Most of last Friday was spent moving. I don't think that we had any idea how much stuff we've already accumulated in eight months of marriage. But thanks to a lot of help from my family (I'd like to acknowledge my parents, brother Blake, and sister Amber) and from Laura's (thanks Mike, Mark, and Jill!) we did it.

We're still faced with at least a week's worth of organizing to get the apartment into a decent shape, but we're at least moved in.

So, goodbye little yellow house with the blue door. It's been great and we'll miss you.

Tuesday, January 3, 2012

How it all began part V

The proposal:
* Side note: My darling Wolfgang had one requirement for his proposal. He only wanted it to be a surprise. He told me around the time he got the ring and I knew he could not hold onto it for long without giving it to me so he had a very narrow window in which to propose.
Continue reading. Please.
February 17 was one of those days...
My brother celebrated his 23rd birthday, my sister celebrated her 10th wedding anniversary, and one of my bffs from high school decided to get married that day.
I had the day off work somehow; I probably let someone else take my shift so they could get more hours. I slept in and worked on an art assignment that was due later in the day.
Wolf picked me up for lunch at the usual lunchy time and we decided to go to Red Robin mostly because I had never been there before. (My family never went out to eat when I was little. The only places we went to were Brick Oven, Chuck-a-Rama, other places and that just about covers it.
I gravitated towards the onion rings as a girl allergic to onions is bound to do every time she goes into a restaurant.
Fact: I am allergic to onions, peppers, and garlic. (And other things.)
These allergies do not stop me from eating whatever I want to eat.
I adore spicy food.
I used to eat onions like apples.
Wolf is trying to wean me from these foods.
This was an occasion in which Wolf actually let me eat the onion rings. I should have caught onto his hints. He had a black bean burger as he is bound to do and I ate a meat burger as I am bound to do. We munched and chatted wedding plans.
After lunch, I had plans to meet up with my darling friend Manny to go shopping for the wedding reception. Monica and I talked boys; she had just gotten out of a relationship and I was on top of the world with my current relationship. We bought the most comfortable blanket for Alyson and decided to meet up later that evening for more breakup talk.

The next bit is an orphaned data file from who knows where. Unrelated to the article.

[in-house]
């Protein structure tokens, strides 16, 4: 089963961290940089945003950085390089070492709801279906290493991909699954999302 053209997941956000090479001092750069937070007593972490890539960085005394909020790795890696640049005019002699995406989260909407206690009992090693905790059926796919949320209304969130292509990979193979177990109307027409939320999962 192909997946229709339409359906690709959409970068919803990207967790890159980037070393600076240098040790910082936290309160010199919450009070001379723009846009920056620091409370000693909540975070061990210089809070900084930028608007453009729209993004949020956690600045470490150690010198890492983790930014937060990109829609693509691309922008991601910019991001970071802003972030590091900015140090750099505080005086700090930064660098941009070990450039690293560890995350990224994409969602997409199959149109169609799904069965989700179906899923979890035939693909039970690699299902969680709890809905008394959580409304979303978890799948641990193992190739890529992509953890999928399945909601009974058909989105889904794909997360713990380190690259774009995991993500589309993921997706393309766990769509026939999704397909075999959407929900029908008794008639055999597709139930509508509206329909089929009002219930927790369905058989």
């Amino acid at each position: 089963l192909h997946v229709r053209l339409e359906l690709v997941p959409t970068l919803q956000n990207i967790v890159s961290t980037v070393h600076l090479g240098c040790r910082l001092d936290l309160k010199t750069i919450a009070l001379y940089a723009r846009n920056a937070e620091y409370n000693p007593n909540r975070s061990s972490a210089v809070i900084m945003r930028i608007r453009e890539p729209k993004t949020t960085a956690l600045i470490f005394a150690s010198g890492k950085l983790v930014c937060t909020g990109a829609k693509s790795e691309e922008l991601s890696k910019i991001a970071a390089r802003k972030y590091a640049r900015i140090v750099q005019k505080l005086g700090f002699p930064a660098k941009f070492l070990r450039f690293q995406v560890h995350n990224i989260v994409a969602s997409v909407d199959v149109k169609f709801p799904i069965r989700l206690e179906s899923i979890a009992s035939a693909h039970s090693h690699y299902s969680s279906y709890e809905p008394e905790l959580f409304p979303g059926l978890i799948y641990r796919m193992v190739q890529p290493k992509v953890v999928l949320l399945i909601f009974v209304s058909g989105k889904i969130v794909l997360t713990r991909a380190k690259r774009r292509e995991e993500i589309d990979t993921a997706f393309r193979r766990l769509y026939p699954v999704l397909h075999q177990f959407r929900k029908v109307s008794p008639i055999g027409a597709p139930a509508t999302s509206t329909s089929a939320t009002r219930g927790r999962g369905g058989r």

I had to rush off to make it to my two classes on Thursday. Music went by quickly and art was full of clay and chatter from friends.
Fast forward to that evening.
I was waiting for 9:00 before I went to Monica's place. Up until July of last year, I was the manager of our cute little kiosk at the University Mall. Every single evening, I received a phone call from the girl that closed to give me the numbers and details of that day. That evening, Kaeli (my best friend's little sister) was closing. I took the numbers from her, called my boss, and rushed off to Monica's house.
Immediately as I pulled into Manny's driveway, I received yet another call from Kaeli.
Sadly, Kaeli told me that she had locked her keys into the cart and needed me to help her out.
I was in a bind.
There were many solutions to this problem that did not involve me going to the mall to help her. There are ways to get into the cart without a key, there were girls that live closer to the mall she could have called, I could have come up with a great solution.
I did not.
I sped right back out of Monica's driveway and called her as I rushed up University. "I am so sorry. I was literally in your driveway, but I have to help Aud's sister at Katelyn & Co. She locked her keys in the kiosk. I promise I will hurry as quickly as I can." I was off.
As I pulled up to the mall, I noticed Wolf's car still in the parking lot.
Hmmm. He normally leaves immediately at 9:00.
As I ran into the mall and approached the cart, there was nobody in sight. I circled the cart once. No Kaeli. I went around another half time.
As I pulled out my phone to call her, I saw someone walked towards me. Wolf.
"Hey. What are you doing here?"
"Kaeli called. She locked her keys in the cart, but I cannot find her."
"Oh. Well as long as you're here..."
He pulled out a small box and handed it to me.
I opened it and saw a ring.
A big, fat flower ring from the 70s.
Seriously? That was one thing I made him promise me; to never do a fake proposal.
Next I saw him pull a thin platinum band from his pinky.
Wolf offered me a replacement for what was in the box. It was a gorgeous halo setting ring with a gorgeous diamond in the middle.
Come to think of it, I do not think I said yes.
We hugged. We kissed. We found his dad and hugged him. We visited my family and called everyone that was not at my parents' house. Wolf texted his mom. Seriously? A text? We then visited his family and I told my story dozens of times. I apologized to Monica. I texted my boss to tell her I became engaged at work.
The world was good.